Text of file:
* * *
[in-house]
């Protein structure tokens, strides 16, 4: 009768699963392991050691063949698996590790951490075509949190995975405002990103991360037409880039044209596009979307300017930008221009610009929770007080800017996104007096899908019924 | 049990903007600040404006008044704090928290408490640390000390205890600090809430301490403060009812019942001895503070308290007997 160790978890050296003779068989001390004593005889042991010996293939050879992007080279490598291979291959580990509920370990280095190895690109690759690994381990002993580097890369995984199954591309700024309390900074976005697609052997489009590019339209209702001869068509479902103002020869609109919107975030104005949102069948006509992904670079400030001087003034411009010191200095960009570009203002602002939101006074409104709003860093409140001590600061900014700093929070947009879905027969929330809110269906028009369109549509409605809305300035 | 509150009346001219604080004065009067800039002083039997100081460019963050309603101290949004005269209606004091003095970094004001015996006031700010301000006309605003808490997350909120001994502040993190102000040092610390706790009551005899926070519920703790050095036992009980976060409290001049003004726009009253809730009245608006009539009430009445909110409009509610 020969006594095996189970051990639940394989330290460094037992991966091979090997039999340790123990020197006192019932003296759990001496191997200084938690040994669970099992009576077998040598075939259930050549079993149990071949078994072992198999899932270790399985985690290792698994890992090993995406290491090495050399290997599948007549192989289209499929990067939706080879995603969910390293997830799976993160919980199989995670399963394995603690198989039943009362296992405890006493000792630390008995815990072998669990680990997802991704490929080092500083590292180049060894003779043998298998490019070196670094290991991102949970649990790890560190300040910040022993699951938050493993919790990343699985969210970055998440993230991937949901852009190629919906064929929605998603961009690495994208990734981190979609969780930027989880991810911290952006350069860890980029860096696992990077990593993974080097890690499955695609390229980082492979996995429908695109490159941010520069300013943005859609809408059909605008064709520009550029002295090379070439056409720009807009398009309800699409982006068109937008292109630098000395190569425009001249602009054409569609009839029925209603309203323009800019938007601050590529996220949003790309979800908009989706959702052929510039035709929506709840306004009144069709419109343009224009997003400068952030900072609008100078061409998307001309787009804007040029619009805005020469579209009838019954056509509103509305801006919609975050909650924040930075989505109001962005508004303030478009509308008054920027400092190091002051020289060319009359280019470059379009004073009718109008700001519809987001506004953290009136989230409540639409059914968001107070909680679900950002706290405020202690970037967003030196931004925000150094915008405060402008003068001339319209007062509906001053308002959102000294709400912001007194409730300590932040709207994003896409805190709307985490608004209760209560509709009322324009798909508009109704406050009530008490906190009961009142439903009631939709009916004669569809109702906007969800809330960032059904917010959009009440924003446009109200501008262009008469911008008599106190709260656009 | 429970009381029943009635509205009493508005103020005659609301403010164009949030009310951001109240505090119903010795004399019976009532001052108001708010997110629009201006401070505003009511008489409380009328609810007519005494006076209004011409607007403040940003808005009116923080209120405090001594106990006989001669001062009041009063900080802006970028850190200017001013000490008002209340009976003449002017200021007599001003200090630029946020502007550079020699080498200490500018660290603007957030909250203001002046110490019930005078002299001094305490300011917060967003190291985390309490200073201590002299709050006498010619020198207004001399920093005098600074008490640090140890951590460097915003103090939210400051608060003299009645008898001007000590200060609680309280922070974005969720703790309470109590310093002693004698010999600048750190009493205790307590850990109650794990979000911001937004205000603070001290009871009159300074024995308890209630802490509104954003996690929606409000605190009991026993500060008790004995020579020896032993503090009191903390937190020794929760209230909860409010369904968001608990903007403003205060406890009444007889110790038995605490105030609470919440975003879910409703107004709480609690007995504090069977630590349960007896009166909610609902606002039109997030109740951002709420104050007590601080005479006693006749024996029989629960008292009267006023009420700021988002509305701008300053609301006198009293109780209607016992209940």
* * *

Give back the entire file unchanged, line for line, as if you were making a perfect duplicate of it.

[in-house]
């Protein structure tokens, strides 16, 4: 009768699963392991050691063949698996590790951490075509949190995975405002990103991360037409880039044209596009979307300017930008221009610009929770007080800017996104007096899908019924 | 049990903007600040404006008044704090928290408490640390000390205890600090809430301490403060009812019942001895503070308290007997 160790978890050296003779068989001390004593005889042991010996293939050879992007080279490598291979291959580990509920370990280095190895690109690759690994381990002993580097890369995984199954591309700024309390900074976005697609052997489009590019339209209702001869068509479902103002020869609109919107975030104005949102069948006509992904670079400030001087003034411009010191200095960009570009203002602002939101006074409104709003860093409140001590600061900014700093929070947009879905027969929330809110269906028009369109549509409605809305300035 | 509150009346001219604080004065009067800039002083039997100081460019963050309603101290949004005269209606004091003095970094004001015996006031700010301000006309605003808490997350909120001994502040993190102000040092610390706790009551005899926070519920703790050095036992009980976060409290001049003004726009009253809730009245608006009539009430009445909110409009509610 020969006594095996189970051990639940394989330290460094037992991966091979090997039999340790123990020197006192019932003296759990001496191997200084938690040994669970099992009576077998040598075939259930050549079993149990071949078994072992198999899932270790399985985690290792698994890992090993995406290491090495050399290997599948007549192989289209499929990067939706080879995603969910390293997830799976993160919980199989995670399963394995603690198989039943009362296992405890006493000792630390008995815990072998669990680990997802991704490929080092500083590292180049060894003779043998298998490019070196670094290991991102949970649990790890560190300040910040022993699951938050493993919790990343699985969210970055998440993230991937949901852009190629919906064929929605998603961009690495994208990734981190979609969780930027989880991810911290952006350069860890980029860096696992990077990593993974080097890690499955695609390229980082492979996995429908695109490159941010520069300013943005859609809408059909605008064709520009550029002295090379070439056409720009807009398009309800699409982006068109937008292109630098000395190569425009001249602009054409569609009839029925209603309203323009800019938007601050590529996220949003790309979800908009989706959702052929510039035709929506709840306004009144069709419109343009224009997003400068952030900072609008100078061409998307001309787009804007040029619009805005020469579209009838019954056509509103509305801006919609975050909650924040930075989505109001962005508004303030478009509308008054920027400092190091002051020289060319009359280019470059379009004073009718109008700001519809987001506004953290009136989230409540639409059914968001107070909680679900950002706290405020202690970037967003030196931004925000150094915008405060402008003068001339319209007062509906001053308002959102000294709400912001007194409730300590932040709207994003896409805190709307985490608004209760209560509709009322324009798909508009109704406050009530008490906190009961009142439903009631939709009916004669569809109702906007969800809330960032059904917010959009009440924003446009109200501008262009008469911008008599106190709260656009 | 429970009381029943009635509205009493508005103020005659609301403010164009949030009310951001109240505090119903010795004399019976009532001052108001708010997110629009201006401070505003009511008489409380009328609810007519005494006076209004011409607007403040940003808005009116923080209120405090001594106990006989001669001062009041009063900080802006970028850190200017001013000490008002209340009976003449002017200021007599001003200090630029946020502007550079020699080498200490500018660290603007957030909250203001002046110490019930005078002299001094305490300011917060967003190291985390309490200073201590002299709050006498010619020198207004001399920093005098600074008490640090140890951590460097915003103090939210400051608060003299009645008898001007000590200060609680309280922070974005969720703790309470109590310093002693004698010999600048750190009493205790307590850990109650794990979000911001937004205000603070001290009871009159300074024995308890209630802490509104954003996690929606409000605190009991026993500060008790004995020579020896032993503090009191903390937190020794929760209230909860409010369904968001608990903007403003205060406890009444007889110790038995605490105030609470919440975003879910409703107004709480609690007995504090069977630590349960007896009166909610609902606002039109997030109740951002709420104050007590601080005479006693006749024996029989629960008292009267006023009420700021988002509305701008300053609301006198009293109780209607016992209940």